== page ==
Monitoring Desk adds: An organization which calls itself Abdullah Azzam Shaheed Brigade (AASB) has claimed responsibility of the Tuesday’s bomb blast at Pearl Continental Hotel in Peshawar, reported a private TV channel on Wednesday.
Almost 19 people including foreigners were killed in the Tuesday’s suicide attack at PC Hotel.

Editorial: Peshawar hotel blast

Daily Times

A massive 500kg blast inside the compound of the only five-star hotel in Peshawar, the Pearl Continental, reminds us of the October 2008 Marriott Islamabad attack and tells us about the modifications made in the plan of attack by the terrorists as well as the lack of lessons learned by the security agencies. The barrier was one of the most effective erected by the hotel management, but like the Rescue 15 incident in Lahore, the detail of guards mounted to oversee the barrier was not adequately protected. On the side of the terrorists, the lesson learned from the Marriott was that the barrier had to be crossed somehow.
The hotel management can hardly be blamed. Anyone who has visited the Peshawar PC will recall the security erected at the gate of the hotel, which is more distant from the main building than the Marriott barrier was. The guards were always vigilant and unremitting in their strictness despite the dull routine of letting in vehicles through the day. What no one anticipated was that a truck laden with explosives would succeed in making its way through the city roads to the gate of the hotel. More, it was not anticipated that the terrorists would kill all the guards before making their way into the hotel compound.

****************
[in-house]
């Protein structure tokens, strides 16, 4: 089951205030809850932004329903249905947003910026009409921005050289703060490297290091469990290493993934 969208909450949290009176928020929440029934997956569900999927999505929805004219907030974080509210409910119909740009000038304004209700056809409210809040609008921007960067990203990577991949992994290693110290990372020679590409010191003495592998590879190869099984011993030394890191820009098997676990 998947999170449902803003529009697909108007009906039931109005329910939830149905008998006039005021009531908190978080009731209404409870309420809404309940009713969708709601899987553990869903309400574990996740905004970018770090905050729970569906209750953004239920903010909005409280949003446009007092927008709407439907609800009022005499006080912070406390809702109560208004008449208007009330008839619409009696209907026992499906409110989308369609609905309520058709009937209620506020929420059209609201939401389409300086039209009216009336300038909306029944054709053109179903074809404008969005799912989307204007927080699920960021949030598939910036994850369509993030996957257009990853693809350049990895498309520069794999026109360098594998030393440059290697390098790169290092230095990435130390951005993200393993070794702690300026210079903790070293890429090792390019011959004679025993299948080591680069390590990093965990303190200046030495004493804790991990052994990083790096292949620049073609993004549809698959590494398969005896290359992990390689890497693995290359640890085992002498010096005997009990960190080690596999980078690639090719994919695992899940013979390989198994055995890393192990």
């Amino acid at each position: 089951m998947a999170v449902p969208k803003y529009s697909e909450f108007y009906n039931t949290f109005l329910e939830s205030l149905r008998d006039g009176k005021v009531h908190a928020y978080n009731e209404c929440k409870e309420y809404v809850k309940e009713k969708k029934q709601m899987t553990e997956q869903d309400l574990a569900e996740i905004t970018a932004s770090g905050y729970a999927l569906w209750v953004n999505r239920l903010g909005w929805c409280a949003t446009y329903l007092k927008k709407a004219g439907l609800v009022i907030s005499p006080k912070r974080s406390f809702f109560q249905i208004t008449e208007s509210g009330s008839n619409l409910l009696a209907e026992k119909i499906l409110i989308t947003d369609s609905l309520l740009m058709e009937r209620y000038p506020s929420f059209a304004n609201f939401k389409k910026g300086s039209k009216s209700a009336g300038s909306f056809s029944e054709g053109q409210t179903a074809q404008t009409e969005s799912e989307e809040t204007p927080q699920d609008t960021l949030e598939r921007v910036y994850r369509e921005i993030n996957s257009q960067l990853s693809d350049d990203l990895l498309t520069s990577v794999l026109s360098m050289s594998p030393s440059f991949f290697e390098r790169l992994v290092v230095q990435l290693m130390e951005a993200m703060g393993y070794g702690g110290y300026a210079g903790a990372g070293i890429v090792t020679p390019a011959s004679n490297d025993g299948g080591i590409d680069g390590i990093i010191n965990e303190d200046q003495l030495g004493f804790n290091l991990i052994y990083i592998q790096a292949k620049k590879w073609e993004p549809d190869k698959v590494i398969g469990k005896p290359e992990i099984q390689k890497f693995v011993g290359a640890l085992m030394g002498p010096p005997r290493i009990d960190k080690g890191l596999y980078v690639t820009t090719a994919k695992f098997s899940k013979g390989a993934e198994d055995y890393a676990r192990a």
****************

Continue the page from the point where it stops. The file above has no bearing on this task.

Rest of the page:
Some mistakes on the part of the administration were repeated in the light of the Marriott Islamabad blast. The trucks coming into the area were not stopped and inspected. However, one has to admit that Peshawar is not Islamabad and its capacity to inspect all kinds of traffic coming into the area is limited. In Islamabad the plan to block and inspect all big vehicles was in place but was defeated by the terrorists by using the moment of the breaking of the Ramadan fast to get through to the target. In Lahore the recent Rescue 15 attack had a new feature that should have been taken stock of: the terrorists reduced the barrier to zero by killing the guards.
The Marriott blast was planned meticulously by highly educated men who put the truck together in South Punjab before bringing it to some place close to Islamabad without being noticed. In Peshawar conditions are quite different. The administration is quite weak after years of significant advance of warlords and criminals into the various sections of the city. Warlords located in Khyber and other tribal agencies now own properties in the city grabbed from intimidated original owners. There are sections in the city where people calling themselves Taliban rule without being challenged. The ANP government in Peshawar has warned about the steady decline of the writ of provincial government dating from the times when the MMA was ruling the NWFP.